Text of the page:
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Don Suhor: From Dixieland to Bopsieland

Charles Suhor By

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Shortly after, Don told me—no, announced—that he was going to learn how to "fake" and "jam," explaining that faking was playing a melody by ear, and jamming was "taking a ride," improvising an original solo based on a song. He dug in with gusto, woodshedding alone or playing along with jazz records. Shaw, Benny Goodman, and local great Irving Fazola were his earliest influences, followed by Buddy DeFranco. His record collection also included Hank D'Amico, Peanuts Hucko, Jimmy Noone, Barney Bigard, Arne Domnerus, and Jimmy Hamilton. He also deeply respected locals Lester Bouchon, Sharkey Bonano's clarinetist, and the ever-expressive Raymond Burke.

At Nicholls High School, 1946-1950, Don was encouraged by the gentle band director/cornetist Charlie Wagner, who once played across the street from Bix in Chicago. Wagner enjoyed talking to Don and fellow clarinetist Paul Vicari, trumpeter Jack Barratini, and other jazz-oriented students about the music and its history. (Barratini (later, Jay Barry) led a jazz and dance combo on weekends with Vicari at a popular neighborhood bar, the Harmony Inn on North Claiborne and Piety. The Harmony, though segregated for white patrons only, featured traditional black bands over the years led by trumpeters Willie Pajaud, Kid Sheik Colar, and others.)

Charlie Wagner was generously permissive in relation to jazz. During marching band practice for football season, Don would occasionally improvise contrapuntally during the trio sections of marches, with Wagner's tacit approval. While the dance band was on break at school events, Wagner sometimes played piano with a breakout group of students who could fake and jam.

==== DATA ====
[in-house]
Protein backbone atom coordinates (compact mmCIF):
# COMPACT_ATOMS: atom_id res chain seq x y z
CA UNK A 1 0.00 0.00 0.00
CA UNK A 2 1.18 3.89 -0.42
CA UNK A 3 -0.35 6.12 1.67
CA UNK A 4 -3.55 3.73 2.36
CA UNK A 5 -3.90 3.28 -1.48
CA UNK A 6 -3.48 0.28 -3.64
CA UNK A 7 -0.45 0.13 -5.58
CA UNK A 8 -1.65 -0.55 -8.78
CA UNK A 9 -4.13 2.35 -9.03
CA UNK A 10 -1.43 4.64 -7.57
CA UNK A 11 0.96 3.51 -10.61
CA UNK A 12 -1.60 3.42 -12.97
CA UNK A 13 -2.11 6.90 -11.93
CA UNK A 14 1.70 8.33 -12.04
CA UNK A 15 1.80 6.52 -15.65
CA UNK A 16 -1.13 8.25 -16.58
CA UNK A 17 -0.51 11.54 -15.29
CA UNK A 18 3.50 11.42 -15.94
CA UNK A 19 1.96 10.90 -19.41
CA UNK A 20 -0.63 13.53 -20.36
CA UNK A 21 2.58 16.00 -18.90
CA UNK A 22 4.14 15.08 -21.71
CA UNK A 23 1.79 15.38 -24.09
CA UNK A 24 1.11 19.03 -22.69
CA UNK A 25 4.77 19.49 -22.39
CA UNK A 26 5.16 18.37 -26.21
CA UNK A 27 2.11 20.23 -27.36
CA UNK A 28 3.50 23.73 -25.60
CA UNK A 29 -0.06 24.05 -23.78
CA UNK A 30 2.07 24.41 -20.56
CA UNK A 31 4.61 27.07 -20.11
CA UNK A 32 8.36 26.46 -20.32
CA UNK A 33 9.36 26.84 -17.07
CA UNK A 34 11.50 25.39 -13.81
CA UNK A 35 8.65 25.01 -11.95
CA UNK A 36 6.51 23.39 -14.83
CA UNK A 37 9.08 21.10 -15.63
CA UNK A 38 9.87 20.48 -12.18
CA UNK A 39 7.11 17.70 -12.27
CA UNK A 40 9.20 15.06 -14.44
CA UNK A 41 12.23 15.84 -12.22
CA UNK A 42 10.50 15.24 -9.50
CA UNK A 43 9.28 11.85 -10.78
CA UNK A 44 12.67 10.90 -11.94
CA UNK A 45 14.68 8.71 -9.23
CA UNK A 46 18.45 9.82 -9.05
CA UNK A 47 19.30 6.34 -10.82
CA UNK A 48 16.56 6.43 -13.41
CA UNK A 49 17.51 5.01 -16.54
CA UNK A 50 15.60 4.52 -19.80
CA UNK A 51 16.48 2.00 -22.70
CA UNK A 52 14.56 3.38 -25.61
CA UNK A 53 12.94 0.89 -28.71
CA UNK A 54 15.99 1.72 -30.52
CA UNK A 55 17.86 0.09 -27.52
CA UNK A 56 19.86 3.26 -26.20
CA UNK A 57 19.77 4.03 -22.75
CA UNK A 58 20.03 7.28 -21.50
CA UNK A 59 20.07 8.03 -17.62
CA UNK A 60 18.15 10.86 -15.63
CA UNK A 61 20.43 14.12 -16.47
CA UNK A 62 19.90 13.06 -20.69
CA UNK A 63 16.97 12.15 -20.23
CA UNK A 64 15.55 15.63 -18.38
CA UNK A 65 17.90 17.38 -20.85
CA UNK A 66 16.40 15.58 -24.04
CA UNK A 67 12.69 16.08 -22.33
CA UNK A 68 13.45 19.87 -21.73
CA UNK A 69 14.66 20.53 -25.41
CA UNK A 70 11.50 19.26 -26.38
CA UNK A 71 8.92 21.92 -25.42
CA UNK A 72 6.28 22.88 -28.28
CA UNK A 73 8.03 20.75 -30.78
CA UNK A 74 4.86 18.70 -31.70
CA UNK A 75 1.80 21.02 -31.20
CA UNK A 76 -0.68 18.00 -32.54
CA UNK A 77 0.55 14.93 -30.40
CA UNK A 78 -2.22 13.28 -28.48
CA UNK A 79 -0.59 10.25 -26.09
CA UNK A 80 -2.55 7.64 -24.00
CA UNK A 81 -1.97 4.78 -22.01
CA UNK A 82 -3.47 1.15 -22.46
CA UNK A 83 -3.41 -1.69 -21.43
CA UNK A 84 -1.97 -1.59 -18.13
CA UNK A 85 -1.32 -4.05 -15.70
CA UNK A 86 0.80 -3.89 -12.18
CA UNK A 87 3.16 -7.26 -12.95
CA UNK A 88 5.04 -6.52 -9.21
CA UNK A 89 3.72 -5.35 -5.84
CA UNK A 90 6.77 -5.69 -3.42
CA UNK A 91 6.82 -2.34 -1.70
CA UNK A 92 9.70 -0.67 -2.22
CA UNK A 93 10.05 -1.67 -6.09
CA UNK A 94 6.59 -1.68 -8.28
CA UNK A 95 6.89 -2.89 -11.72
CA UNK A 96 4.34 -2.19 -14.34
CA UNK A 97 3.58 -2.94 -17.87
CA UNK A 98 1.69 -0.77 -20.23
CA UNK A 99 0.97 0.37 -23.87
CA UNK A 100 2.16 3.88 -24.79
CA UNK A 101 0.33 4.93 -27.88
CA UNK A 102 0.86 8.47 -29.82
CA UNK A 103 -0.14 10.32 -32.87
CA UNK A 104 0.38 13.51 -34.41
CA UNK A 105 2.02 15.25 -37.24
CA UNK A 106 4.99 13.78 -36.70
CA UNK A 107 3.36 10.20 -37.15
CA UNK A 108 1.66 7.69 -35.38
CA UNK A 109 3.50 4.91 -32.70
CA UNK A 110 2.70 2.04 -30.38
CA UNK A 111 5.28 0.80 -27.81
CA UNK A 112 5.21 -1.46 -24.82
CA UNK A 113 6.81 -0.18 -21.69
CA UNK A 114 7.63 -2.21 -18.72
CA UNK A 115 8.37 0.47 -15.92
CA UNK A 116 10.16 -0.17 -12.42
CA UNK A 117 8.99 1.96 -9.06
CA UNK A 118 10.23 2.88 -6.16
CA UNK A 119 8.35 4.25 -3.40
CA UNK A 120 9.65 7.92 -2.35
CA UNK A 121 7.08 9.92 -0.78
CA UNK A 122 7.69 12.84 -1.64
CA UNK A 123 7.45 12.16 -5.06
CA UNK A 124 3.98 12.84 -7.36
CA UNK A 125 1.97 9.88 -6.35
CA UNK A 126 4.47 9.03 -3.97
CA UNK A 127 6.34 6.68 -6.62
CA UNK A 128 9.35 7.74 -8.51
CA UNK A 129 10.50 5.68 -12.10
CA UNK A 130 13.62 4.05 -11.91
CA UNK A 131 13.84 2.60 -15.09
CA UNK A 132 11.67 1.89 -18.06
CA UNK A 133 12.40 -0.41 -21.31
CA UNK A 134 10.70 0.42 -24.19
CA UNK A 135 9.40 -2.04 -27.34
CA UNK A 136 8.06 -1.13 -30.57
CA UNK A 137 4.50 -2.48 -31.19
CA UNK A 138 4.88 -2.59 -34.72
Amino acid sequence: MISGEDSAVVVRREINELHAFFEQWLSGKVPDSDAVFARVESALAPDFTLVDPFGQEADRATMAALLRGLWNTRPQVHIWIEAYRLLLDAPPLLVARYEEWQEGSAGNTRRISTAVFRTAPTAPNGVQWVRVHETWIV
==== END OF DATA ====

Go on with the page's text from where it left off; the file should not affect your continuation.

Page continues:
Don led a combo at weekend dances at teen venues like the Woodmen of the World (W.O.W.) Hall on Almonaster Street (a block from Luthjen's). They played Hit Parade favorites, popular standards, and songs from the Dixieland repertoire. Don also taught them some infrequently heard jazz tunes like Art Hodes' mournful blues, "Clark and Randolph" (named for a street corner in Chicago noted as a jazz club site) and the Bob Crosby Bobcats' novelty song, "Don't Call me Boy," engagingly sung by trumpeter Paul Emenes. I plugged Don's group in 1948 as a guest on Roger Wolfe's popular weekly "Dixieland Jazz" radio show on WDSU.

Don also gigged with solid young Irish Channel musicians like trumpeter Al McCrossen, tenor saxophonist/pianist Johnny McGhee, and the Assunto brothers. As with the Nicholls players, the level of talent was uneven. Don told me about an amiable channel guitarist named "Toots," who knew only a handful of songs but would strum away, casually playing wrong chords, often utterly lost. Don's solution on tunes like "Sweet Georgia Brown" was to set a challenge for himself. During his jazz chorus he would visualize the song's structure and chord sequences, regardless of the chaotic background din, and just stop playing when his chorus ended.

At age sixteen, Don sat in with Sharkey Bonano's band at one of their Sunday sessions in a side ballroom of Municipal Auditorium. He worked steadily on weekends with veteran trumpeter Stuart Bergen ("Red Hott") and frequently with alto saxophonist Joe Helwick and trumpeter Dutch Andrus. Bergen was especially fond of "Lil' Donnie" and brought him to jam at New Orleans Jazz Club meetings.

I was three years Don's junior, the awed kid brother, caught up in the local postwar jazz revival, proud of my collection of 78s of Bunk, Louis, Bix, the Bobcats, Wild Bill, and others. On Saturdays I would hang out at Harvey and Orin Blackstone's New Orleans Record Shop on Baronne Street near Perdido. I talked Don into playing along with records in a booth, but he was reticent about sitting in at the occasional Saturday jam sessions in the back room with Johnny Wiggs, newcomer George Girard, Raymond Burke, drummers Freddie King and Gilbert Erskine, and others.

Don was a natural teacher. Neither he nor I knew the meaning of the word "mentor," but over our teen years he mentored me in informal talks about jazz genres, styles, and history, with regular reference to local players and our expanding record collection. Some of his insights might have come from talks with Charlie Wagner and magazines like Metronome, Down Beat, and Band Leaders, and from my collection, Jazz Record and Record Changer. But his understanding of the music grew in a large part from his inquiring mind and keen intuitions.


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